Issue Six Preview: Fight Songs.

kath_beach_sayulita_03-09 copy

The following is an excerpt from the story Fight Songs by Jim Ruland, appearing in Annalemma Issue Six: Sacrifice. Image by Todd Jordan.

Last week deputies from the Los Angeles County Sheriff’s Department escorted Staci Carson from the agency for violating a restraining order by stalking a lifeguard at the beach, but I’m the only one in the building who knows this. Staci had a secret blog. It isn’t up anymore–her hosting service deleted the file at the request of the authorities–but she archived the content and parked it on her hard drive, which became my hard drive after Staci left and I moved into her office. She documented her infatuation with the lifeguard in a file called “StatusReports2010” and I’ve been reading it nonstop. I’m pretty much in love with Staci Carson now.

I didn’t know Staci Carson very well. She traveled all the time and worked from home a lot. She was reasonably fit, reasonably personable, reasonably attractive. In short, the least likely person to get all fatal attraction over a nineteen-year-old lifeguard barely out of high school. Not that I’m judging her. I believe love is a weed that can spring up anywhere. You can rip it out of the ground, but its root structure, its essence, remains. You can’t make love go away just because you want it to.

The telephone rings and I nearly jump out of my chair. It’s my first call in my new office and the ring tone is super loud.

“Hey, sugar.”

It’s the receptionist, a woman named Gilda who wears wild wigs and headscarves, and may very well be the only person in the agency with a sense of humor, which is a problem since our biggest client is a comedy network.

“You got a call from Jessica.”

“Jessica?” Jessie is the daughter of my on-and-off girlfriend, Rocio. I have no idea why Jessie would be calling me at work.

“I’ll put her through.”

“Wait,” I say, but it’s too late. Gilda’s gone. I use my best I’m-super-busy-this-better-be-good voice: “Tom Lanier.”

“Hi, Tom.”

“Jessie. Is everything all right?”

“Yeah. Well. Sorta.”

“What does ‘sorta’ mean?”

“I got suspended.”

“What did you do?”


“You got suspended for doing nothing?” I wince as the words tumble out of my mouth. To a fourteen-year-old, sarcasm is pretty much the same thing as being a dick.

“Hold on,” she says and another voice comes over the line. Someone from the school.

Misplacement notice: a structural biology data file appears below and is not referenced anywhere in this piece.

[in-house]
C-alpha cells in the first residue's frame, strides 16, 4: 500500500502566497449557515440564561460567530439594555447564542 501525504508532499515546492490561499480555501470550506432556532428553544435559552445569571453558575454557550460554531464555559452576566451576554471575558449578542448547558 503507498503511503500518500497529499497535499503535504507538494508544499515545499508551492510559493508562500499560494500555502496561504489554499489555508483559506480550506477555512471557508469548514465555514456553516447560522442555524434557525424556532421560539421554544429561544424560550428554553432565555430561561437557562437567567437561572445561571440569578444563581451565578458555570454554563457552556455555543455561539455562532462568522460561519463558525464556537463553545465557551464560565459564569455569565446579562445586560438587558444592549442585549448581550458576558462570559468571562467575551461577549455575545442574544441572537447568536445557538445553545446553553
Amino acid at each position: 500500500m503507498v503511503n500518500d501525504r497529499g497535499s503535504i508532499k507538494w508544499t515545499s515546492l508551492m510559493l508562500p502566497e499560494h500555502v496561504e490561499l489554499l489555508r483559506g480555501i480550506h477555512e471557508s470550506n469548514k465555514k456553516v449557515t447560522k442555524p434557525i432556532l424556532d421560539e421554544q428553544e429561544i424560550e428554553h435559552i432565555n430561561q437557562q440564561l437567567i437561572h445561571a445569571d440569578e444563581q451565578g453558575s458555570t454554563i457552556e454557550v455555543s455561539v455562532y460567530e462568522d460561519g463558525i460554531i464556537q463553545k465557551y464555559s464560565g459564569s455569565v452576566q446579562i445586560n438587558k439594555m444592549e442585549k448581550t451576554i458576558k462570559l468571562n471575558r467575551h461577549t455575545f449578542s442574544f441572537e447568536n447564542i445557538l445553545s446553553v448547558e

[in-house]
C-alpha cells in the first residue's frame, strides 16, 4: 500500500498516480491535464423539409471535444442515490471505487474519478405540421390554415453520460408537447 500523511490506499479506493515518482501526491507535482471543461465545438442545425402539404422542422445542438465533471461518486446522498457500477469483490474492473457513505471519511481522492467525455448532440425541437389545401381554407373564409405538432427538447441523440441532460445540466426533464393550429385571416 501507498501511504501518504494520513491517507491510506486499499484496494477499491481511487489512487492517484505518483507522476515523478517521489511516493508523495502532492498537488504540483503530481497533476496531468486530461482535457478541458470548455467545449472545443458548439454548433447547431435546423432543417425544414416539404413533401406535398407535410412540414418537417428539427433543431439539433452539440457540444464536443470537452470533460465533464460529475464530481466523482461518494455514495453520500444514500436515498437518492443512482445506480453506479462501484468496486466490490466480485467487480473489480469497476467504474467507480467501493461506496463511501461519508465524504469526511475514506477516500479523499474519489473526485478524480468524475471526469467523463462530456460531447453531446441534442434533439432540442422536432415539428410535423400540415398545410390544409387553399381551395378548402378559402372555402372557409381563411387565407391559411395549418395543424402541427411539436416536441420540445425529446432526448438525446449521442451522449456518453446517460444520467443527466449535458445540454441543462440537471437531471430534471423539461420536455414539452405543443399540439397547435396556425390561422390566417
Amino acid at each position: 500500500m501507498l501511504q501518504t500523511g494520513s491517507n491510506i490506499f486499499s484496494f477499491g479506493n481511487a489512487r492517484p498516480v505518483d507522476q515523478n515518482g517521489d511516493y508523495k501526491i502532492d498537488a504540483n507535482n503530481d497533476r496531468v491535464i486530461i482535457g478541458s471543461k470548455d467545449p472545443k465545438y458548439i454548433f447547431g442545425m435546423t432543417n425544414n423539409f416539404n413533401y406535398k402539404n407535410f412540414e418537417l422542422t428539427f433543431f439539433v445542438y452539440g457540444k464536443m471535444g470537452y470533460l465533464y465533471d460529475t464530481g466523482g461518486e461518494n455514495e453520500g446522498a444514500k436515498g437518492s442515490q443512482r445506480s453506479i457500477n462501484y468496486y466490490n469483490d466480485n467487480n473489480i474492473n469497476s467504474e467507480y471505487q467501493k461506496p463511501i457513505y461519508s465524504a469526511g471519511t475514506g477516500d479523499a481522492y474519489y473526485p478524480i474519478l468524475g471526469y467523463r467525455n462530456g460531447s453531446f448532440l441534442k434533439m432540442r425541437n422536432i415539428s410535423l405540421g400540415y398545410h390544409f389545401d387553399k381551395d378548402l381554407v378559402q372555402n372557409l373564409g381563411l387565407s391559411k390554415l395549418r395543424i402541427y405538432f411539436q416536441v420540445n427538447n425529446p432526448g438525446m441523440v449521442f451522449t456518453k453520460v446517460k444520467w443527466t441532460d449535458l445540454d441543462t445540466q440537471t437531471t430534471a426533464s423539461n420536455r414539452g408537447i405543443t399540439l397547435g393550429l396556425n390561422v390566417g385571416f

“Mr. Vargas?”

“Um, no. This is Jessie’s mother’s significant other.” It’s the first time I’ve ever used this phrase to describe myself and it feels completely asinine, but Jessie’s mother’s boyfriend sounds sleazy. It could be that I’m slightly intimidated: this woman’s got the I’m-super-busy-this-better-be-good voice down cold.

“I see. And your name is?”

“Lanier. Tom Lanier.”

“Mr. Lanier, this is Ms. Ortega, the school disciplinarian at Our Lady of Guadalupe. Your significant other’s daughter has been suspended for a dress code violation. Will you be coming to pick her up or shall I phone her mother?”

“I’ll be right there,” I say. “What’s your address?”

“You can obtain the school’s address and driving directions on our website.”

“You can’t just give it me?”

“No, I can’t just give it to you. Good day, Mr. Lanier.”

I put down the phone and grab my car keys. Love without sacrifice is but a declaration of intentions. That’s from Staci’s blog, posted a week before she was arrested. I don’t what this means, but I can feel the truth of it down to my bones.

To read the rest of this story click here to pre-order Annalemma Issue Six: Sacrifice, which ships April 12th.

Jim Ruland is the author of the short story collection Big Lonesome and the organizer of the L.A.-based reading series Vermin on the Mount. He lives in San Diego with his wife the visual artist Nuvia Crisol Guerra.

Todd Jordan is a photographer based in New York City. He has had various solo exhibitions of his work and been included in several group shows.  He has self published two books of his work and most recently released “Sleep Talking” with Decathlon Books. Todd is represented in New York by Peter Hay Halpert Fine Art.

Leave a Reply